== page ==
The further to the left or the right you move, the more your lens on life distorts.

Saturday, September 12, 2015

Bad Things

Last Thursday the puppy dog Democrats succumbing to White House pressure and voted to block a legitimate, agreed upon up or down vote on Barack Obama's Iran "deal." This compounded their cowardice in indicating that they would vote for a "deal" that most of them know is bad for this country and the world. The Wall Street Journal comments:
... it says something about President Obama’s contempt for Congress that he browbeat and threatened 42 Democrats to filibuster the vote so he can duck having to veto a resolution of disapproval. The President may think he can spin 42 Senate votes into political vindication, and we’re sure he’ll get media support for that view. But Americans should read a filibuster as a tacit Democratic admission of no confidence in an agreement they fear voting on.

It’s also an abdication—and a betrayal. In May the Senate voted 98-1 for the Iran Nuclear Agreement Review Act, better known for sponsors Bob Corker (R., Tenn.) and Ben Cardin (D., Md.), and Mr. Obama signed it. Historically, significant foreign agreements have been submitted to Congress as treaties, requiring two-thirds approval in the Senate.

The Administration knew it could never meet that threshold, devised by the founders so that binding agreements with foreign powers would have broad and enduring public support. Instead, it wanted to make a deal with Iran as an executive agreement, ratified not by Congress but by the U.N.’s Security Council. But only Congress can fully lift the sanctions it imposed on Iran, so Mr. Obama was forced to make his grudging nod to the co-equal branch.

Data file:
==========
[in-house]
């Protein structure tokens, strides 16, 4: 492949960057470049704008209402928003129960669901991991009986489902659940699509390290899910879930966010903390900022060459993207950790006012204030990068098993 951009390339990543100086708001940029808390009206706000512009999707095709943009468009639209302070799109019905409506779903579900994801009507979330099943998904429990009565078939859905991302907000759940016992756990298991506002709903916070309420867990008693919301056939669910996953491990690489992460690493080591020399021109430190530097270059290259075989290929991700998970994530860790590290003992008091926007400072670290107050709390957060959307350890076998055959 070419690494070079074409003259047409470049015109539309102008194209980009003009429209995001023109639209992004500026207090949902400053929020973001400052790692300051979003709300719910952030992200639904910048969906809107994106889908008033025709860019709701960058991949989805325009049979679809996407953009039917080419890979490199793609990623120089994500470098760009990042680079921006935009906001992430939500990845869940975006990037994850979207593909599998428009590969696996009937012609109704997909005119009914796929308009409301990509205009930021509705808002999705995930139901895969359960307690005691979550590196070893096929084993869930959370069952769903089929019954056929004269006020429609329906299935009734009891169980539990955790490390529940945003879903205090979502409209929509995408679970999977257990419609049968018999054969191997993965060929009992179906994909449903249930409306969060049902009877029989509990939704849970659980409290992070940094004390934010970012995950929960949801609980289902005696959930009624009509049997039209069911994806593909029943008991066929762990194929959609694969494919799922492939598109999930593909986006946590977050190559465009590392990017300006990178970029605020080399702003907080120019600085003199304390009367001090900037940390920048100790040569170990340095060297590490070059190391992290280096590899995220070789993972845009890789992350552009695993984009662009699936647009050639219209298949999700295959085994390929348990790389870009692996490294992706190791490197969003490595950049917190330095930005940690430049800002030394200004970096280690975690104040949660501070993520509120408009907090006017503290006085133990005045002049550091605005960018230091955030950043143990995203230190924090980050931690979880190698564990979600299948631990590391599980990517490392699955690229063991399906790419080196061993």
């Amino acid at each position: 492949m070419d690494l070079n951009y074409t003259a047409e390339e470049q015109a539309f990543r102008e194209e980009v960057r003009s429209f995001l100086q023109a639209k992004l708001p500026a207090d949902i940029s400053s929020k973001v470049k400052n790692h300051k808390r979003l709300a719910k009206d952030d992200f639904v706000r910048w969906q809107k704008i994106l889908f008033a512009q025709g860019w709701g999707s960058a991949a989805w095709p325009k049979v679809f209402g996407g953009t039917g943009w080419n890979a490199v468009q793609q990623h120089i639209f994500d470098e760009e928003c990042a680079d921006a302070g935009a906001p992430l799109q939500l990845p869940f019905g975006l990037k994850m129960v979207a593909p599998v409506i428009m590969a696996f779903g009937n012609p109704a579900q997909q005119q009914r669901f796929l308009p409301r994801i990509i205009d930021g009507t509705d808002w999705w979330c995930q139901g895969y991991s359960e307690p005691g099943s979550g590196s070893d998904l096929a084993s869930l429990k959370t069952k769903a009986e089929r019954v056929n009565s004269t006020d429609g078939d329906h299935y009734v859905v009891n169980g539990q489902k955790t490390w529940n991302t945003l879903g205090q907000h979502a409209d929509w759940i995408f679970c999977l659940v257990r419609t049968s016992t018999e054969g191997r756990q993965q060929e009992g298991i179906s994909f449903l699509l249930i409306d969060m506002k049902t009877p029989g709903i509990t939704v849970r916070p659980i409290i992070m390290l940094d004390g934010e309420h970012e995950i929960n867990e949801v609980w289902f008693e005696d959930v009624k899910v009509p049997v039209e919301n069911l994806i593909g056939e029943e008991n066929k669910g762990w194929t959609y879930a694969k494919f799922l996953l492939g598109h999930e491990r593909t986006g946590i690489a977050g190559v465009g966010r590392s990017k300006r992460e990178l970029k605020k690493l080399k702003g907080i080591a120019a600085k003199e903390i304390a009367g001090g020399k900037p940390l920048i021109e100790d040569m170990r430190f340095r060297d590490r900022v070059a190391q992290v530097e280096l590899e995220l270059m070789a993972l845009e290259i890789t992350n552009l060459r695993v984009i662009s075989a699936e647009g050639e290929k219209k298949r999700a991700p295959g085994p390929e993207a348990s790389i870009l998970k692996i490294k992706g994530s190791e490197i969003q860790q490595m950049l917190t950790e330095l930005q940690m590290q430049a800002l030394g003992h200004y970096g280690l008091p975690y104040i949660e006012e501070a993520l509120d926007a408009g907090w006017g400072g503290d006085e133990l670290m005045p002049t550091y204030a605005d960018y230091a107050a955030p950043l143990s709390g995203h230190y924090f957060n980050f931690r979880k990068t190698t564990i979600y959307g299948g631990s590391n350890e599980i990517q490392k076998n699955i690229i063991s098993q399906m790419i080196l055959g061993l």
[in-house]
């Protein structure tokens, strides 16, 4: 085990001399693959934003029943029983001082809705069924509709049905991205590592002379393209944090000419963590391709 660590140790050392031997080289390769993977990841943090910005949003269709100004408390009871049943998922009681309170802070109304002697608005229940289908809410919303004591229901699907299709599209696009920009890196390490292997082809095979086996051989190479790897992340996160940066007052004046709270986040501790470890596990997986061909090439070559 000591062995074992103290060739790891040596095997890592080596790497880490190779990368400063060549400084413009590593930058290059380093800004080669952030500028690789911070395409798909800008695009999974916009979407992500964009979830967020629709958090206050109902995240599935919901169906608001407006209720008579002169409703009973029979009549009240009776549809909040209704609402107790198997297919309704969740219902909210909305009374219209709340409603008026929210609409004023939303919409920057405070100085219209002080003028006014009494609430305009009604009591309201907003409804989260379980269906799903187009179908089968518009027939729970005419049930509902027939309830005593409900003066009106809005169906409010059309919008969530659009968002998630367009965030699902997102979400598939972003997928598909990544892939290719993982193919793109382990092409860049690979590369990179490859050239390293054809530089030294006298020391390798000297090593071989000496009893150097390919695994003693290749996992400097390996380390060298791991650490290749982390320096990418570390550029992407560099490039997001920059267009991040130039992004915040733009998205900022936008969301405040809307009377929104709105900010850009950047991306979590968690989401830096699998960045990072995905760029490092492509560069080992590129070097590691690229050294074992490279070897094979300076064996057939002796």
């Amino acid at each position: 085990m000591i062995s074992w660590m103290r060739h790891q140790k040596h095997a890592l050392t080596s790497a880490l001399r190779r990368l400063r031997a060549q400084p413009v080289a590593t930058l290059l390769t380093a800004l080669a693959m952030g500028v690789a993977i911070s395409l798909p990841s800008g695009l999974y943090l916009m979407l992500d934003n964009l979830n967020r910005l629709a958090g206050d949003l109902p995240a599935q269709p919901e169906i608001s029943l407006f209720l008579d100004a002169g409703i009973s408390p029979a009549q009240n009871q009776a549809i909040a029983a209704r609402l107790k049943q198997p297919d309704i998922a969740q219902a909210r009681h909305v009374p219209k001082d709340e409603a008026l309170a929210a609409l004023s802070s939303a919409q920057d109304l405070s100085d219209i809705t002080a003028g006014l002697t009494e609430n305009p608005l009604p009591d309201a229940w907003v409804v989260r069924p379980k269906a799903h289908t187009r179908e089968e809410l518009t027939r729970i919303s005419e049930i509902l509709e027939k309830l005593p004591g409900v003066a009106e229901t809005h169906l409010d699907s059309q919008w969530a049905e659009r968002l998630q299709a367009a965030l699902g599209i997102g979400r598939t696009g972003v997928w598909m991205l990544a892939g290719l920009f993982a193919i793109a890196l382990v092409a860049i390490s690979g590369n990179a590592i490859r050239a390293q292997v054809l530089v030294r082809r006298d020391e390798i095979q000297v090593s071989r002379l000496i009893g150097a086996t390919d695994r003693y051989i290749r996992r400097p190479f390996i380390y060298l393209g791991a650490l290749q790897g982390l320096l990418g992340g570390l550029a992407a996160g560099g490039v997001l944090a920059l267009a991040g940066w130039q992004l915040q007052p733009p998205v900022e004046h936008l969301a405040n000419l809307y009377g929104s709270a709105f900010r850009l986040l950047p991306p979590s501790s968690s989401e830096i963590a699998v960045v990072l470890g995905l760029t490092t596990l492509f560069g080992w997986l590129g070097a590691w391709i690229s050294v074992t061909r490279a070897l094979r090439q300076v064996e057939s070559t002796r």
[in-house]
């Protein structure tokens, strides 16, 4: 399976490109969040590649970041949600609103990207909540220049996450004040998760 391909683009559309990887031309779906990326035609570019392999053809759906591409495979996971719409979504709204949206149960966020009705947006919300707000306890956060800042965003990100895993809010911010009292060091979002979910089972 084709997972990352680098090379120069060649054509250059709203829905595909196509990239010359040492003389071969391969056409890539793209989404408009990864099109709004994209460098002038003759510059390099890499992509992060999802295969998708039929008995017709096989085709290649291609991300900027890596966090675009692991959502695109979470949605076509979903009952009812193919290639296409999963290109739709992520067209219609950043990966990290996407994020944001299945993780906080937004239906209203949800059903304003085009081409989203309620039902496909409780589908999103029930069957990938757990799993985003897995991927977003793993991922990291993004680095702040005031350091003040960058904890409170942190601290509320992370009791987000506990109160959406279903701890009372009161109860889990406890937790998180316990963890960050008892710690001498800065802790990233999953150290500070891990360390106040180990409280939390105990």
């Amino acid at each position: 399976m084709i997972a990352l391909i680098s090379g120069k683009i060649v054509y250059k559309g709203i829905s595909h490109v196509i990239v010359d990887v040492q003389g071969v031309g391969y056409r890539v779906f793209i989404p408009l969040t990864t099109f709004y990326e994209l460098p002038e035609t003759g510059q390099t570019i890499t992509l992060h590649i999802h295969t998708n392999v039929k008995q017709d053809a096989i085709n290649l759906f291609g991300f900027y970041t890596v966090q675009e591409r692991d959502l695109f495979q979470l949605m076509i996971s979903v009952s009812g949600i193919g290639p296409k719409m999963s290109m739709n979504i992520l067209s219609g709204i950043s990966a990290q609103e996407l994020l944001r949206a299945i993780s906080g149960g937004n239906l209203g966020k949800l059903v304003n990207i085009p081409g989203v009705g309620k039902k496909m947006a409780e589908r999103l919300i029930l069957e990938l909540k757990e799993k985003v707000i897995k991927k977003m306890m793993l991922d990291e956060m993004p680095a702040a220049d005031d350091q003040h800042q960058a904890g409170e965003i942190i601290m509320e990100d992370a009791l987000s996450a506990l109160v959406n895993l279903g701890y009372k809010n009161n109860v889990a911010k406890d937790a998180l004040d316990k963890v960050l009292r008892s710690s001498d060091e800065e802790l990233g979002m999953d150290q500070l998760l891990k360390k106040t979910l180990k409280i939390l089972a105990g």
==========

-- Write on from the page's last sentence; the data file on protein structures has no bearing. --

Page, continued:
Now Mr. Obama is violating the law he signed, and Democrats are helping him do it. Corker-Cardin stipulates that the Administration must submit to Congress the full nuclear agreement, including any “side agreements, implementing materials, documents, and guidance, technical or other understandings, and any related agreements, whether entered into or implemented prior to the agreement or to be entered into or implemented in the future.”
Barack Obama is a man who cannot be trusted to abide by agreements with Congress he originally supported. He cynically threw Corker-Cardin under the bus so he could avoid looking bad. But here's the problem—Barack Obama looks bad every day because his decisions are weak, his focus is inward, and his ideology exhibits a hyperpartisan view that does this country an enormous disservice. He looks bad because he is a bad leader. No Senate vote or lack thereof will change any of that.

There's a warped symmetry to the Democrat (quasi-filibuster) vote that blocked an up or down Senate vote on Obama's Iran deal. It occurred one day before the anniversary of 9/11. Obama's capitulation to the Ayatollah in Iran guarantees that virulent Islamists will have a nuclear weapon in no more than 10 years. If Iran cheats—and they will cheat—they'll have a clandestine nuclear weapon much sooner.

In fact, one could argue that it in in the interest of the Iranians to cheat immediately. Why? Because no amount of evidence would convince Barack Obama to act against them—it would make him look bad, and we can't have that, can we? Even worse, I suspect that Obama, his Democrat colleagues, and their trained hamsters in the media would suppress or obfuscate any evidence of cheating and blithely proceed as if all is well. Not a comforting thought.

Obama and his progressive supporters—cynically paint a soothing picture of Iran's response—you know, the one in which the Islamists see the light, sit down with us to discuss their grievances, and link arms and become our allies. Unfortunately, rainbows and unicorns don't have a chance when they collide with the reality of the Islamists' long war. They are intent in destroying Western culture and replacing it with a brutal, intolerant, and unforgiving version of Islam.